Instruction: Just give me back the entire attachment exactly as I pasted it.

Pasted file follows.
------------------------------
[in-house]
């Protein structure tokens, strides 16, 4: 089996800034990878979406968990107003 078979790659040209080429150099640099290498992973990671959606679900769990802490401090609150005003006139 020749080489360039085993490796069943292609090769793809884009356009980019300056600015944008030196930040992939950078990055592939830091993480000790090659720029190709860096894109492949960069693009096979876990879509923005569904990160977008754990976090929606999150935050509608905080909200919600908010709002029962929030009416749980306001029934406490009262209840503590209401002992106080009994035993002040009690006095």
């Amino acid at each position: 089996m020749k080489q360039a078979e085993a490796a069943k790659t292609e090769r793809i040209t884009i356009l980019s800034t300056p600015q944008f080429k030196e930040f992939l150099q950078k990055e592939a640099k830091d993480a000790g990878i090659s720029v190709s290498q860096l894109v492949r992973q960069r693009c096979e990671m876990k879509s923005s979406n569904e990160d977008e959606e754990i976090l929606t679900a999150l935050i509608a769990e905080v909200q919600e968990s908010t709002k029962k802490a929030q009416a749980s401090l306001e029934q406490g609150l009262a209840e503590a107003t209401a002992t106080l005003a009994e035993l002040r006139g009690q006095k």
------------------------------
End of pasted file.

[in-house]
């Protein structure tokens, strides 16, 4: 089996800034990878979406968990107003 078979790659040209080429150099640099290498992973990671959606679900769990802490401090609150005003006139 020749080489360039085993490796069943292609090769793809884009356009980019300056600015944008030196930040992939950078990055592939830091993480000790090659720029190709860096894109492949960069693009096979876990879509923005569904990160977008754990976090929606999150935050509608905080909200919600908010709002029962929030009416749980306001029934406490009262209840503590209401002992106080009994035993002040009690006095």
């Amino acid at each position: 089996m020749k080489q360039a078979e085993a490796a069943k790659t292609e090769r793809i040209t884009i356009l980019s800034t300056p600015q944008f080429k030196e930040f992939l150099q950078k990055e592939a640099k830091d993480a000790g990878i090659s720029v190709s290498q860096l894109v492949r992973q960069r693009c096979e990671m876990k879509s923005s979406n569904e990160d977008e959606e754990i976090l929606t679900a999150l935050i509608a769990e905080v909200q919600e968990s908010t709002k029962k802490a929030q009416a749980s401090l306001e029934q406490g609150l009262a209840e503590a107003t209401a002992t106080l005003a009994e035993l002040r006139g009690q006095k």